I found the Punch Sucker Punch to be a pretty solid medium bodied smoke, and one that will provide a viable alternative to smokers who want a little more of an edge to the traditional Connecticut wrapped, mild cigar. Contrary to its marketing, it is not, in my opinion, an ass kicking strong smoke, but it does carry some slap to it. I would have liked a little more of the sweetness that a Connecticut stick usually provides and was a little surprised that the Cameroon binder did not for the most part provide that, but I still enjoyed it, and the price is certainly rather easy to take, especially since it can frequently be found on sale at Famous Smoke and on Cigar Monster at substantially lower prices (even their regular box price for the Lights Out comes in at about $4.28 per stick). It will not make me forget about the EP Carrillo New Wave, Emilio Suave, Nomad Connecticut Fuerte, or even the AVO Domaine, but it is still a cigar well worth considering if you are looking into a Connecticut with more to offer than the usual suspects at a budget friendly price. Although the appearance of some individual cigars can be a bit spotty (the two I smoked prior to this review had respectively a crack and a lump near the cap, neither of which affected the smoke negatively), the overall construction, draw, and burn were great with no re-lights or corrections necessary.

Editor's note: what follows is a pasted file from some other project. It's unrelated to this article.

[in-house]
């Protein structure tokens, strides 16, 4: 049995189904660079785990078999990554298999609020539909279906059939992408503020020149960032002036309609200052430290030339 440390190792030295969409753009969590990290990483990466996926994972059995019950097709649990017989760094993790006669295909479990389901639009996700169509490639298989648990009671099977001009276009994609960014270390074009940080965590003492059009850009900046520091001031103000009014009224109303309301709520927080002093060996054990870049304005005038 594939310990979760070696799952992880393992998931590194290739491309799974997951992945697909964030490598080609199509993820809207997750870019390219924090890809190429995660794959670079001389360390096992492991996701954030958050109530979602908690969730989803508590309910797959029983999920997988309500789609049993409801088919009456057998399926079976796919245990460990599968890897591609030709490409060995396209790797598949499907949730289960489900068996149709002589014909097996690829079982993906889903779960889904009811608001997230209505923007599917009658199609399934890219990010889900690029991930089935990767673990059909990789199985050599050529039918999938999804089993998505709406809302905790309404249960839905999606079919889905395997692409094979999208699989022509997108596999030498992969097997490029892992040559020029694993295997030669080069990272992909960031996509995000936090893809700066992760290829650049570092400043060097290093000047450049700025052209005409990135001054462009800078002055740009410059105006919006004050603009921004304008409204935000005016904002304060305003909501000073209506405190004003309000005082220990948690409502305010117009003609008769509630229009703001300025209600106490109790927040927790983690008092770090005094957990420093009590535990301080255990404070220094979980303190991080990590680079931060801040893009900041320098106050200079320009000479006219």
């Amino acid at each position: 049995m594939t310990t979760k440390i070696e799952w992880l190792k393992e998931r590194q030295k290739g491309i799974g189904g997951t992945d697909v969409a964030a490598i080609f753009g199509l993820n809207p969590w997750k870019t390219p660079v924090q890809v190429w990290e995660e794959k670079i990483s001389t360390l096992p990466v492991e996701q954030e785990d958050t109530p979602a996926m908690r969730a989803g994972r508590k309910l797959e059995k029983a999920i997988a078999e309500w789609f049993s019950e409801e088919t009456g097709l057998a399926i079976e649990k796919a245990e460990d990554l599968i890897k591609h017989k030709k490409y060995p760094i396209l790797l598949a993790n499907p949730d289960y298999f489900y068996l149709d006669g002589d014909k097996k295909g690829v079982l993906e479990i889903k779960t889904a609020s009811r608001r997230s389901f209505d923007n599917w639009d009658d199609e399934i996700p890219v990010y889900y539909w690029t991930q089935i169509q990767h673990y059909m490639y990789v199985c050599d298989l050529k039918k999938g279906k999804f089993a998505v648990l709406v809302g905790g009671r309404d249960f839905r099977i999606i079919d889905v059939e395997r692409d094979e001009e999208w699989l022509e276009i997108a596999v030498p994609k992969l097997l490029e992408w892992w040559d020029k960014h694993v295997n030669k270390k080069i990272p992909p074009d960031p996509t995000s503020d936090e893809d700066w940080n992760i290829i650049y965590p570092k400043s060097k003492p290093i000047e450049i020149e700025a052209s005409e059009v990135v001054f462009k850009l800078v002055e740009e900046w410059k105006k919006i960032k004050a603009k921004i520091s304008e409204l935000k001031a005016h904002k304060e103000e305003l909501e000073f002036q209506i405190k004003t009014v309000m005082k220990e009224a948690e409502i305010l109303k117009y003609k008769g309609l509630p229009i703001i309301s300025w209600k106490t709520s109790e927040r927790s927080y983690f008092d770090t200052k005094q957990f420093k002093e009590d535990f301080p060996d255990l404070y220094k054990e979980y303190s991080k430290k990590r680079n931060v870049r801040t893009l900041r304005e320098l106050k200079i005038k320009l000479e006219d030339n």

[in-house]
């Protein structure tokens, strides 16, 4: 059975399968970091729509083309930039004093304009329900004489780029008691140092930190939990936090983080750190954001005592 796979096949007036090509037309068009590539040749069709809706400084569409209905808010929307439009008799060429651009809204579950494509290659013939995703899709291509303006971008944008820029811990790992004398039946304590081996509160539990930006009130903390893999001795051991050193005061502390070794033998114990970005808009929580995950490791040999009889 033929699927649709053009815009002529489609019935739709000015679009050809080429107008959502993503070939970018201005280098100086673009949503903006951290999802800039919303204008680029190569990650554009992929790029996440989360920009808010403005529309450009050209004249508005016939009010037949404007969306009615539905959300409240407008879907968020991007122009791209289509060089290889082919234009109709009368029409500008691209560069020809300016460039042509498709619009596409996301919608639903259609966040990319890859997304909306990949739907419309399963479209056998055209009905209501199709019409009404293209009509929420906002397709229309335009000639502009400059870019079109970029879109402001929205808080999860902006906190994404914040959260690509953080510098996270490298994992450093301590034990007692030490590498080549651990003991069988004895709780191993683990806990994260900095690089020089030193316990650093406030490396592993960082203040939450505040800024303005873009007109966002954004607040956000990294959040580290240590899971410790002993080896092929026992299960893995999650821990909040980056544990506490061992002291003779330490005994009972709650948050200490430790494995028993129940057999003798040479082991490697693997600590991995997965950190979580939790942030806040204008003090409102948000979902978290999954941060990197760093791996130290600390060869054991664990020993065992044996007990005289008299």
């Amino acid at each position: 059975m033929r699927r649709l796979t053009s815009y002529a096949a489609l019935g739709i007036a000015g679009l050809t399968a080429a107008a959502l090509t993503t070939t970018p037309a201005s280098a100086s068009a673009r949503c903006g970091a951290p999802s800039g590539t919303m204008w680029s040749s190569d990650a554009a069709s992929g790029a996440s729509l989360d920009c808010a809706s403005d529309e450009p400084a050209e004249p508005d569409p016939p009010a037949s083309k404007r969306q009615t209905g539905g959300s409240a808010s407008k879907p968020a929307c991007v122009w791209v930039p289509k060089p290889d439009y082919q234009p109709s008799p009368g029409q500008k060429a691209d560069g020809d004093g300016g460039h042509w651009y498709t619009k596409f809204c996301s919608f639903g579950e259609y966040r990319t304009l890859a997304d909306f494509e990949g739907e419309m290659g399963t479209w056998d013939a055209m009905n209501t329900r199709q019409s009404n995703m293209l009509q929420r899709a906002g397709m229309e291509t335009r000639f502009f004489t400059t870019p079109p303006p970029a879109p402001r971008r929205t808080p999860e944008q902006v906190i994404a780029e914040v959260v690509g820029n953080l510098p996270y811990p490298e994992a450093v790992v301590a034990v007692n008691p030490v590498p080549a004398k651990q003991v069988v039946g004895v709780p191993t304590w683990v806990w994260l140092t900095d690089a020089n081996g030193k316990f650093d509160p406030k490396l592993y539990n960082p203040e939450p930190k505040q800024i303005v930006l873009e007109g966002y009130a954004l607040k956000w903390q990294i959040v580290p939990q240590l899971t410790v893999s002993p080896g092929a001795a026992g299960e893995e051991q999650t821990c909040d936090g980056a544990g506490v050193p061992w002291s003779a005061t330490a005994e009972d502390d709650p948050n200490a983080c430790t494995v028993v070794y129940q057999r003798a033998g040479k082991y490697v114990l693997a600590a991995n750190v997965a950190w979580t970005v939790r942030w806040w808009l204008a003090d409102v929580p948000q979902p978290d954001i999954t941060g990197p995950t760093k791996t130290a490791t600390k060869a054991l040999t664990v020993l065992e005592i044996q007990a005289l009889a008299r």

Pairing: